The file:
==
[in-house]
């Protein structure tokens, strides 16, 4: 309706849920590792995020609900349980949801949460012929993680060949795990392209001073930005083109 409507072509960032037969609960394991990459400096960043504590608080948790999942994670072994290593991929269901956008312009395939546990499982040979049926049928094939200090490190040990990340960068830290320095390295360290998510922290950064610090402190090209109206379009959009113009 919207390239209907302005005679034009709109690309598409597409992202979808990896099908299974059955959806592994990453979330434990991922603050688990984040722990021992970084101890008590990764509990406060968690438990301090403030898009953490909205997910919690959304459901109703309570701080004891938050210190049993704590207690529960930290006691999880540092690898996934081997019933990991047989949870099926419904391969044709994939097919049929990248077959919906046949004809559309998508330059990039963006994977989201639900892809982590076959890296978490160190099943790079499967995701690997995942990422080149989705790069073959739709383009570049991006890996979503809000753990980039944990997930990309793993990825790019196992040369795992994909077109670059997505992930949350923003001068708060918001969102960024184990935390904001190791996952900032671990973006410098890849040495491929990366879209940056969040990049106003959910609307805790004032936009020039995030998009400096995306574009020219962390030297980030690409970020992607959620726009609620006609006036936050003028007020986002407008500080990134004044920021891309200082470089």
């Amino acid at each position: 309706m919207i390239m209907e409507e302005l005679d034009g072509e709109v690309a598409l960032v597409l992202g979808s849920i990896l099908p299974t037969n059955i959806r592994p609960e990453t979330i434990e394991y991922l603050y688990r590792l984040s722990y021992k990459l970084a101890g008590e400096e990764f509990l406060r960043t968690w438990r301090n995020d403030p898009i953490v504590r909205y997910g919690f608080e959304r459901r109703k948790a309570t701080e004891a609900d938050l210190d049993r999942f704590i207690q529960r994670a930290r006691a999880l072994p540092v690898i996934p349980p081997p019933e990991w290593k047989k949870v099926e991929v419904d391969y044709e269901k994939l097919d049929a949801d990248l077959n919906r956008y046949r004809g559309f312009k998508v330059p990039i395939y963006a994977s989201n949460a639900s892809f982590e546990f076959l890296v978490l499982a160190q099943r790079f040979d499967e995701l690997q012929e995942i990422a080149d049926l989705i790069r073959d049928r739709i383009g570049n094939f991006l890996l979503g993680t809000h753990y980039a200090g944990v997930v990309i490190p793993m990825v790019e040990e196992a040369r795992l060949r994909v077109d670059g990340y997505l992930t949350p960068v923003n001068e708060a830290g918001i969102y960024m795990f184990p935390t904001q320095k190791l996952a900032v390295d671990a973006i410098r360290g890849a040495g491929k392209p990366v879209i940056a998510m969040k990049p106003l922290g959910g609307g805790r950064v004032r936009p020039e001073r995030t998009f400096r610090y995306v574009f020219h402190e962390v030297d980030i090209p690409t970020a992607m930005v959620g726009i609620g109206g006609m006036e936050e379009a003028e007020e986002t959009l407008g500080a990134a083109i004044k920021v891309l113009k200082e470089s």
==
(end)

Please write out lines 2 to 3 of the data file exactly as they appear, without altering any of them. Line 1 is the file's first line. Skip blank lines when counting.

């Protein structure tokens, strides 16, 4: 309706849920590792995020609900349980949801949460012929993680060949795990392209001073930005083109 409507072509960032037969609960394991990459400096960043504590608080948790999942994670072994290593991929269901956008312009395939546990499982040979049926049928094939200090490190040990990340960068830290320095390295360290998510922290950064610090402190090209109206379009959009113009 919207390239209907302005005679034009709109690309598409597409992202979808990896099908299974059955959806592994990453979330434990991922603050688990984040722990021992970084101890008590990764509990406060968690438990301090403030898009953490909205997910919690959304459901109703309570701080004891938050210190049993704590207690529960930290006691999880540092690898996934081997019933990991047989949870099926419904391969044709994939097919049929990248077959919906046949004809559309998508330059990039963006994977989201639900892809982590076959890296978490160190099943790079499967995701690997995942990422080149989705790069073959739709383009570049991006890996979503809000753990980039944990997930990309793993990825790019196992040369795992994909077109670059997505992930949350923003001068708060918001969102960024184990935390904001190791996952900032671990973006410098890849040495491929990366879209940056969040990049106003959910609307805790004032936009020039995030998009400096995306574009020219962390030297980030690409970020992607959620726009609620006609006036936050003028007020986002407008500080990134004044920021891309200082470089």
């Amino acid at each position: 309706m919207i390239m209907e409507e302005l005679d034009g072509e709109v690309a598409l960032v597409l992202g979808s849920i990896l099908p299974t037969n059955i959806r592994p609960e990453t979330i434990e394991y991922l603050y688990r590792l984040s722990y021992k990459l970084a101890g008590e400096e990764f509990l406060r960043t968690w438990r301090n995020d403030p898009i953490v504590r909205y997910g919690f608080e959304r459901r109703k948790a309570t701080e004891a609900d938050l210190d049993r999942f704590i207690q529960r994670a930290r006691a999880l072994p540092v690898i996934p349980p081997p019933e990991w290593k047989k949870v099926e991929v419904d391969y044709e269901k994939l097919d049929a949801d990248l077959n919906r956008y046949r004809g559309f312009k998508v330059p990039i395939y963006a994977s989201n949460a639900s892809f982590e546990f076959l890296v978490l499982a160190q099943r790079f040979d499967e995701l690997q012929e995942i990422a080149d049926l989705i790069r073959d049928r739709i383009g570049n094939f991006l890996l979503g993680t809000h753990y980039a200090g944990v997930v990309i490190p793993m990825v790019e040990e196992a040369r795992l060949r994909v077109d670059g990340y997505l992930t949350p960068v923003n001068e708060a830290g918001i969102y960024m795990f184990p935390t904001q320095k190791l996952a900032v390295d671990a973006i410098r360290g890849a040495g491929k392209p990366v879209i940056a998510m969040k990049p106003l922290g959910g609307g805790r950064v004032r936009p020039e001073r995030t998009f400096r610090y995306v574009f020219h402190e962390v030297d980030i090209p690409t970020a992607m930005v959620g726009i609620g109206g006609m006036e936050e379009a003028e007020e986002t959009l407008g500080a990134a083109i004044k920021v891309l113009k200082e470089s």